Arizona basketball fans may soon be able to buy beer and wine while attending basketball games at McKale Center.
On Tuesday night the Tucson City Council voted 5-1 to approve the liquor license.
The UA athletics department applied in October. Approval from city leaders means the university is one step further in the process.
Joel Hauff, the associate vice president of student affairs for the University of Arizona, says now the application will be forwarded to state officials for final approval.
UA athletic officials have said the decision to serve alcohol is about enhancing the fan experience and not about bringing in revenue. Hauff says that according to some national data, schools have actually initially lost money to pay for things like extra security and infrastructure.
Alcohol at UA athletic events is nothing new. The UA has been selling alcohol at Hi Corbett Field since 2012 and in private areas of Arizona Stadium. Alcohol would be sold at McKale by a third party vendor, but details are still unclear.
Hauff says it is part of a growing trend across the country. The athletic department will pay for additional security, but Hauff told the council Tuesday night that alcohol has not been an issue at other sporting events.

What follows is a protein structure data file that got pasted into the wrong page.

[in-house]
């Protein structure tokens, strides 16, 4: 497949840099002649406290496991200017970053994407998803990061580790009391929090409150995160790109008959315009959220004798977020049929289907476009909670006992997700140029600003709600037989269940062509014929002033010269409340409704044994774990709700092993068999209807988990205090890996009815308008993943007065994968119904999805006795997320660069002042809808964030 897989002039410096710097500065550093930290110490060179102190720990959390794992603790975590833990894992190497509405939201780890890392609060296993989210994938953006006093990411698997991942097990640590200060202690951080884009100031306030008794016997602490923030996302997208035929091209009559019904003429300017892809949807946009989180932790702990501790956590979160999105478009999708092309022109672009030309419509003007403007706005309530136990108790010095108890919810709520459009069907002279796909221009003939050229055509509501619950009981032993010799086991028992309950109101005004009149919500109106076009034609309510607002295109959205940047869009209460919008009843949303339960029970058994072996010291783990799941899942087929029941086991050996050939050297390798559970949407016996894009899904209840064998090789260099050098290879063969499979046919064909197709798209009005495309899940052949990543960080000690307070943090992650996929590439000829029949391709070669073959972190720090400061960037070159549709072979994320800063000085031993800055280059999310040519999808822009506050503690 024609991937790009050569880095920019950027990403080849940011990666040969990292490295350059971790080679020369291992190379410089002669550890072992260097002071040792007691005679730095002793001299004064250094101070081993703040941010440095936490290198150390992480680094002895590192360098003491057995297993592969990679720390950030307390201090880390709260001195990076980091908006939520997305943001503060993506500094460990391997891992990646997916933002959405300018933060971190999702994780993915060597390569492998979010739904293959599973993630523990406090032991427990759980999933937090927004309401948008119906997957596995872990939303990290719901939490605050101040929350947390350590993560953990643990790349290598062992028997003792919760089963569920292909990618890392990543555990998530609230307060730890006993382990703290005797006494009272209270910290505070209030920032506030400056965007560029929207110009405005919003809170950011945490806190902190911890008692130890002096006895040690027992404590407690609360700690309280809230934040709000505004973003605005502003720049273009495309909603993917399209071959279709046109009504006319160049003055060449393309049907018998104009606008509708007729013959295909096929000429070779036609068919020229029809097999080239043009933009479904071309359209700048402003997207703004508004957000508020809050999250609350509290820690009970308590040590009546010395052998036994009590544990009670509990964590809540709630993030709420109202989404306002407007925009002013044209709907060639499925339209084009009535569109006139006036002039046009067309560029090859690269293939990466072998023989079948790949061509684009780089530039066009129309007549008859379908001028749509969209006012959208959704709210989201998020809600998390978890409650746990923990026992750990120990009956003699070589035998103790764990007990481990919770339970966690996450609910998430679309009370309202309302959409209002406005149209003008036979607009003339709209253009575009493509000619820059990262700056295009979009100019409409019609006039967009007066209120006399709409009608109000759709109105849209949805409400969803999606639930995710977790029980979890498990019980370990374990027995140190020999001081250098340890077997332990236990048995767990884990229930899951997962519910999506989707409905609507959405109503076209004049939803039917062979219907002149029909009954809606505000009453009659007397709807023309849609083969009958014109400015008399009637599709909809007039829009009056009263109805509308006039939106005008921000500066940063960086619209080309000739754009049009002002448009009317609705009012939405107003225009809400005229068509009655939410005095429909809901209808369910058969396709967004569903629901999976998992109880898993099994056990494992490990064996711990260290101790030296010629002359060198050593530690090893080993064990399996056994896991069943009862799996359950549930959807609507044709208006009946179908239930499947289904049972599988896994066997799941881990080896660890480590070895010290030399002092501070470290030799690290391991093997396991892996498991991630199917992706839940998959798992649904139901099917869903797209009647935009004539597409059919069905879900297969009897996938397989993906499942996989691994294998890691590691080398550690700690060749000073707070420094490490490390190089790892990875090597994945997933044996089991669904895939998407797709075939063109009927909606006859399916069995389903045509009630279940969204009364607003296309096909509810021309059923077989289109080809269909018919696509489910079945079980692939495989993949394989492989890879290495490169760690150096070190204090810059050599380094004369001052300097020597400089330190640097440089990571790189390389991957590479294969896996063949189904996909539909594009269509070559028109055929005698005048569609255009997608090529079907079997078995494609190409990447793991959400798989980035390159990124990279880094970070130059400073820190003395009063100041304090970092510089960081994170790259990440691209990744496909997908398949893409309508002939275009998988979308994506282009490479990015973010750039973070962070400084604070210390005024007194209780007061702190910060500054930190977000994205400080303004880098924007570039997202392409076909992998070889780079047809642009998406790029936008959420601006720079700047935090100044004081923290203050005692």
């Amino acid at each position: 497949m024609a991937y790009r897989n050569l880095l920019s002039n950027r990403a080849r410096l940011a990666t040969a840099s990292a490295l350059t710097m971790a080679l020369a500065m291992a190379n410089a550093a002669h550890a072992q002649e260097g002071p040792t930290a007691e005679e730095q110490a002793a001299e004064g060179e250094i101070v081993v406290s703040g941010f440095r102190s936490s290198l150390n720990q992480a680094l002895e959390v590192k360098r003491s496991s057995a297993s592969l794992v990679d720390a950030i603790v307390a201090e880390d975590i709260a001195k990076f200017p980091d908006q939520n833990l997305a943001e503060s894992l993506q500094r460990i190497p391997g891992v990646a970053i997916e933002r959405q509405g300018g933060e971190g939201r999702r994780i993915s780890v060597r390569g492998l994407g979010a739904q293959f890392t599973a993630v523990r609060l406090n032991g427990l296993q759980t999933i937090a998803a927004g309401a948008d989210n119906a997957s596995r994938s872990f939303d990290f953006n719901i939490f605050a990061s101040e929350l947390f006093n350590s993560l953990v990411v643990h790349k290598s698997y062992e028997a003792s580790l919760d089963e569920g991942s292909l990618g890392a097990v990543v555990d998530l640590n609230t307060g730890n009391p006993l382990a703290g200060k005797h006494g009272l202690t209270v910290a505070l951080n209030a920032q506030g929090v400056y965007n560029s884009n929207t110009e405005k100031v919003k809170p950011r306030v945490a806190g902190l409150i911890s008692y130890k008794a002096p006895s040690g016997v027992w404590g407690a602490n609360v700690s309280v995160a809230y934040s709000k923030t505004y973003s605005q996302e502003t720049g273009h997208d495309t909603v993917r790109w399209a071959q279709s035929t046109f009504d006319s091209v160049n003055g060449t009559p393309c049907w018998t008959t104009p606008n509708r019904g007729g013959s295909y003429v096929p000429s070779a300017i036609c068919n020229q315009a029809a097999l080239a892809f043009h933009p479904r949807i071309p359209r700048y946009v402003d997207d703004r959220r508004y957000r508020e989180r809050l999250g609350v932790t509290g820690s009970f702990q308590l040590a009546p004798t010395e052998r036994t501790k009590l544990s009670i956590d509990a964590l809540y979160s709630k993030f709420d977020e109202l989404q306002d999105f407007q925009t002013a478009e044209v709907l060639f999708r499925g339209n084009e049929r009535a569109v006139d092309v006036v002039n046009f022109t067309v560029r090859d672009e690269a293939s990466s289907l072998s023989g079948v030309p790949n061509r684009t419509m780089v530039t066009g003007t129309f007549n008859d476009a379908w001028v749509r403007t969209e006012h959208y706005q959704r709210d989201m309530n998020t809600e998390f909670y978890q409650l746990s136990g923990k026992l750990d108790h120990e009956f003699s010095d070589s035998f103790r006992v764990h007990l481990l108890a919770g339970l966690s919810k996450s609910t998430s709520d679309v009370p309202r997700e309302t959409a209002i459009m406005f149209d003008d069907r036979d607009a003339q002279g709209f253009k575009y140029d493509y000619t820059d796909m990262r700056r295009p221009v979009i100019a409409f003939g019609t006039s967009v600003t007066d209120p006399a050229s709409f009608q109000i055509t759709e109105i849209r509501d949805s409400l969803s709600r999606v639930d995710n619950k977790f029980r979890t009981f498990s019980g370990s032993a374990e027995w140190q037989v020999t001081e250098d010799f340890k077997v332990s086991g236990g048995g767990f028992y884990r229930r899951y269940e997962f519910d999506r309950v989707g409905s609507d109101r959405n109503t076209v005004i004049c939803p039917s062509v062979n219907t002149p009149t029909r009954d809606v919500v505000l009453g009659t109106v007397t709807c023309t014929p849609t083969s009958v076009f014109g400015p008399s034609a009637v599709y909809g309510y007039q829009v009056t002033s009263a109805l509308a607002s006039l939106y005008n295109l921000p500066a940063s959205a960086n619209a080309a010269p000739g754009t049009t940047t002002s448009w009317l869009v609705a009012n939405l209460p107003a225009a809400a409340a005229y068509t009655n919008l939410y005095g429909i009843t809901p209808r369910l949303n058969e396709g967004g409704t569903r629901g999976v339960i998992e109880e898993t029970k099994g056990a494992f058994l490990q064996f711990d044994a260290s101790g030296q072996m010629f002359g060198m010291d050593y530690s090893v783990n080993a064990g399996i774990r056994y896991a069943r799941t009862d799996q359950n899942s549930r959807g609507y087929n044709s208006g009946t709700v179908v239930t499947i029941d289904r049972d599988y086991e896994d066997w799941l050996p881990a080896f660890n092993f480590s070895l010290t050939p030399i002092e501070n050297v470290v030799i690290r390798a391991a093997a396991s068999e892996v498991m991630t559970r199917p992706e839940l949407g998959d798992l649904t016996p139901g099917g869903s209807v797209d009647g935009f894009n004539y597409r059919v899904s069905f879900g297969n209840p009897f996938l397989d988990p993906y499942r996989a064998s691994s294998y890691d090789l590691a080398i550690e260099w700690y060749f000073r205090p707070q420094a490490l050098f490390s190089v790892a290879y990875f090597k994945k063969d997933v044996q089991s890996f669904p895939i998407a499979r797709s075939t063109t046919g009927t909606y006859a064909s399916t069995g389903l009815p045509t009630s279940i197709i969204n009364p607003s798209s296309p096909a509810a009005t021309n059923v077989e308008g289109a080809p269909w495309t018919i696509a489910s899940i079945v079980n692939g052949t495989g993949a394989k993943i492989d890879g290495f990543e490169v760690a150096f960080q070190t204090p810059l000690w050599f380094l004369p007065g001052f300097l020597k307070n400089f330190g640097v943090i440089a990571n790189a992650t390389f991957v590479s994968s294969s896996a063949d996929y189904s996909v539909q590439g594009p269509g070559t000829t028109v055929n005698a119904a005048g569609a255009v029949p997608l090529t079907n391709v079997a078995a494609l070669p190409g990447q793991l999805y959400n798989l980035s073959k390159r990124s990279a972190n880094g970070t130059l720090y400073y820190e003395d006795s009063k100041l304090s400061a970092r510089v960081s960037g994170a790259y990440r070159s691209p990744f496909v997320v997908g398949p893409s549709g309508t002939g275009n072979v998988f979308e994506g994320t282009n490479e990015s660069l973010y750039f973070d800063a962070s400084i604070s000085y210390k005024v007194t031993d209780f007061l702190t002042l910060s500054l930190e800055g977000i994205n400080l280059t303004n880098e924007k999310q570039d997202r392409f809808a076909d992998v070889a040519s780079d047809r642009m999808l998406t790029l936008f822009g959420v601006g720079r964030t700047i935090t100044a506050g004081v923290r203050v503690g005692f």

Hauff said they would stop serving alcohol after the first timeout in the second period and extra security would be brought in and paid for by the athletic department.
San Diego State and Colorado State are two other West Coast schools that serve alcohol at games.
Judith Blair attended the meeting because she disagrees with the idea and said it goes against the origins of the game. Blair says the UA basketball program already has a negative publicity because of the ongoing FBI investigation.
"The two motivations I could see were profit and pleasure," Blair said. "They can do their profit some other way and the pleasure we already have it at McKale."
Council member Steve Kozachik did not vote because he works for the university. Council member Regina Romero cast the only "no" vote.
If all goes through with the Arizona State Liquor Board, Hauff says alcohol sales at basketball games could begin as early as next year.